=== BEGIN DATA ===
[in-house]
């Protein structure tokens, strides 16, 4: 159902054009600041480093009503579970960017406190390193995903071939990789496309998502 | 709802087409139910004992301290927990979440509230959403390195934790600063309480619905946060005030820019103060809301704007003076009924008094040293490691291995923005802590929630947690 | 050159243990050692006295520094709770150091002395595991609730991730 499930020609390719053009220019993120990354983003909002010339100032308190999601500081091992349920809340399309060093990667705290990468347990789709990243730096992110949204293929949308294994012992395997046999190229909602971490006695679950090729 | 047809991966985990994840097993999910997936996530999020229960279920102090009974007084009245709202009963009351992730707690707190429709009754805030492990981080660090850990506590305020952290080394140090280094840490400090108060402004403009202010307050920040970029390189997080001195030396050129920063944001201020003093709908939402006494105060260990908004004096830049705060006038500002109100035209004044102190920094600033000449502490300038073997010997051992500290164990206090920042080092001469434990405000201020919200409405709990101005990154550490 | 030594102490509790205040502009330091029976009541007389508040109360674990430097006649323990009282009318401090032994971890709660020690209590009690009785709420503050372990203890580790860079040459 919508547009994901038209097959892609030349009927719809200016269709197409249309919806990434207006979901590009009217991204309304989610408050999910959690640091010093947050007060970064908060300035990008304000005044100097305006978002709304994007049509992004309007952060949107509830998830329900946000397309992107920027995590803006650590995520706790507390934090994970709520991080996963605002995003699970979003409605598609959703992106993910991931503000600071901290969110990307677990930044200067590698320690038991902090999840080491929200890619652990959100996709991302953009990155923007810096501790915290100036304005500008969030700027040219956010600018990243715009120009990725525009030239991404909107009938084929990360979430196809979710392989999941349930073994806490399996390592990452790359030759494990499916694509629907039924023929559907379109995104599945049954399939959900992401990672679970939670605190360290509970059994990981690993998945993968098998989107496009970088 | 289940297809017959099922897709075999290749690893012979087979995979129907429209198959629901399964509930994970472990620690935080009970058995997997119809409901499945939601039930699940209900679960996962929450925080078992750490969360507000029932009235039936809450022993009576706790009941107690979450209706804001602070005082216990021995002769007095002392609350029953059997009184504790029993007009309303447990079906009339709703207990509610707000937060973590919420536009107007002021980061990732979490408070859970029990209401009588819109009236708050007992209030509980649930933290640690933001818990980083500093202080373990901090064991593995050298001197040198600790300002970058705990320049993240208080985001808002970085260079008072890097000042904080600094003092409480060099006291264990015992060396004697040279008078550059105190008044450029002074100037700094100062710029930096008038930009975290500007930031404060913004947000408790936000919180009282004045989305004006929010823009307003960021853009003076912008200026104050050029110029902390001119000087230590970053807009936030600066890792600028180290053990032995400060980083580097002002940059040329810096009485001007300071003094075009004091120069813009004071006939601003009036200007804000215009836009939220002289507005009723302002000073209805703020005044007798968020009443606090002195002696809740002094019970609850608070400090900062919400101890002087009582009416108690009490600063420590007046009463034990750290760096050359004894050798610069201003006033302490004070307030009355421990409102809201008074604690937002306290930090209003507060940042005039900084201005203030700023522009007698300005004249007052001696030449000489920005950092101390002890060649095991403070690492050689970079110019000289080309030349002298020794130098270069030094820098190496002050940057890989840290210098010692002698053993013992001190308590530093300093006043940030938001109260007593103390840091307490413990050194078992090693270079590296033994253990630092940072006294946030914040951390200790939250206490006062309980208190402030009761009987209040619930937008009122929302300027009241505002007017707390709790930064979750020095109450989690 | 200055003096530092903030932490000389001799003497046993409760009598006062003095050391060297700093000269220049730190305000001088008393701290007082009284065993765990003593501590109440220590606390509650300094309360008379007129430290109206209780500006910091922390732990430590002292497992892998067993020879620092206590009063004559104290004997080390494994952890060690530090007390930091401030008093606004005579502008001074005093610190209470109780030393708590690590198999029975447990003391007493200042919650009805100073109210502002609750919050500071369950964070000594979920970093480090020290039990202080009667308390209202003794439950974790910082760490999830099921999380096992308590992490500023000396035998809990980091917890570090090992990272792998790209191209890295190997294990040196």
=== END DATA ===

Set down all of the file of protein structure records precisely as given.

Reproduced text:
[in-house]
């Protein structure tokens, strides 16, 4: 159902054009600041480093009503579970960017406190390193995903071939990789496309998502 | 709802087409139910004992301290927990979440509230959403390195934790600063309480619905946060005030820019103060809301704007003076009924008094040293490691291995923005802590929630947690 | 050159243990050692006295520094709770150091002395595991609730991730 499930020609390719053009220019993120990354983003909002010339100032308190999601500081091992349920809340399309060093990667705290990468347990789709990243730096992110949204293929949308294994012992395997046999190229909602971490006695679950090729 | 047809991966985990994840097993999910997936996530999020229960279920102090009974007084009245709202009963009351992730707690707190429709009754805030492990981080660090850990506590305020952290080394140090280094840490400090108060402004403009202010307050920040970029390189997080001195030396050129920063944001201020003093709908939402006494105060260990908004004096830049705060006038500002109100035209004044102190920094600033000449502490300038073997010997051992500290164990206090920042080092001469434990405000201020919200409405709990101005990154550490 | 030594102490509790205040502009330091029976009541007389508040109360674990430097006649323990009282009318401090032994971890709660020690209590009690009785709420503050372990203890580790860079040459 919508547009994901038209097959892609030349009927719809200016269709197409249309919806990434207006979901590009009217991204309304989610408050999910959690640091010093947050007060970064908060300035990008304000005044100097305006978002709304994007049509992004309007952060949107509830998830329900946000397309992107920027995590803006650590995520706790507390934090994970709520991080996963605002995003699970979003409605598609959703992106993910991931503000600071901290969110990307677990930044200067590698320690038991902090999840080491929200890619652990959100996709991302953009990155923007810096501790915290100036304005500008969030700027040219956010600018990243715009120009990725525009030239991404909107009938084929990360979430196809979710392989999941349930073994806490399996390592990452790359030759494990499916694509629907039924023929559907379109995104599945049954399939959900992401990672679970939670605190360290509970059994990981690993998945993968098998989107496009970088 | 289940297809017959099922897709075999290749690893012979087979995979129907429209198959629901399964509930994970472990620690935080009970058995997997119809409901499945939601039930699940209900679960996962929450925080078992750490969360507000029932009235039936809450022993009576706790009941107690979450209706804001602070005082216990021995002769007095002392609350029953059997009184504790029993007009309303447990079906009339709703207990509610707000937060973590919420536009107007002021980061990732979490408070859970029990209401009588819109009236708050007992209030509980649930933290640690933001818990980083500093202080373990901090064991593995050298001197040198600790300002970058705990320049993240208080985001808002970085260079008072890097000042904080600094003092409480060099006291264990015992060396004697040279008078550059105190008044450029002074100037700094100062710029930096008038930009975290500007930031404060913004947000408790936000919180009282004045989305004006929010823009307003960021853009003076912008200026104050050029110029902390001119000087230590970053807009936030600066890792600028180290053990032995400060980083580097002002940059040329810096009485001007300071003094075009004091120069813009004071006939601003009036200007804000215009836009939220002289507005009723302002000073209805703020005044007798968020009443606090002195002696809740002094019970609850608070400090900062919400101890002087009582009416108690009490600063420590007046009463034990750290760096050359004894050798610069201003006033302490004070307030009355421990409102809201008074604690937002306290930090209003507060940042005039900084201005203030700023522009007698300005004249007052001696030449000489920005950092101390002890060649095991403070690492050689970079110019000289080309030349002298020794130098270069030094820098190496002050940057890989840290210098010692002698053993013992001190308590530093300093006043940030938001109260007593103390840091307490413990050194078992090693270079590296033994253990630092940072006294946030914040951390200790939250206490006062309980208190402030009761009987209040619930937008009122929302300027009241505002007017707390709790930064979750020095109450989690 | 200055003096530092903030932490000389001799003497046993409760009598006062003095050391060297700093000269220049730190305000001088008393701290007082009284065993765990003593501590109440220590606390509650300094309360008379007129430290109206209780500006910091922390732990430590002292497992892998067993020879620092206590009063004559104290004997080390494994952890060690530090007390930091401030008093606004005579502008001074005093610190209470109780030393708590690590198999029975447990003391007493200042919650009805100073109210502002609750919050500071369950964070000594979920970093480090020290039990202080009667308390209202003794439950974790910082760490999830099921999380096992308590992490500023000396035998809990980091917890570090090992990272792998790209191209890295190997294990040196």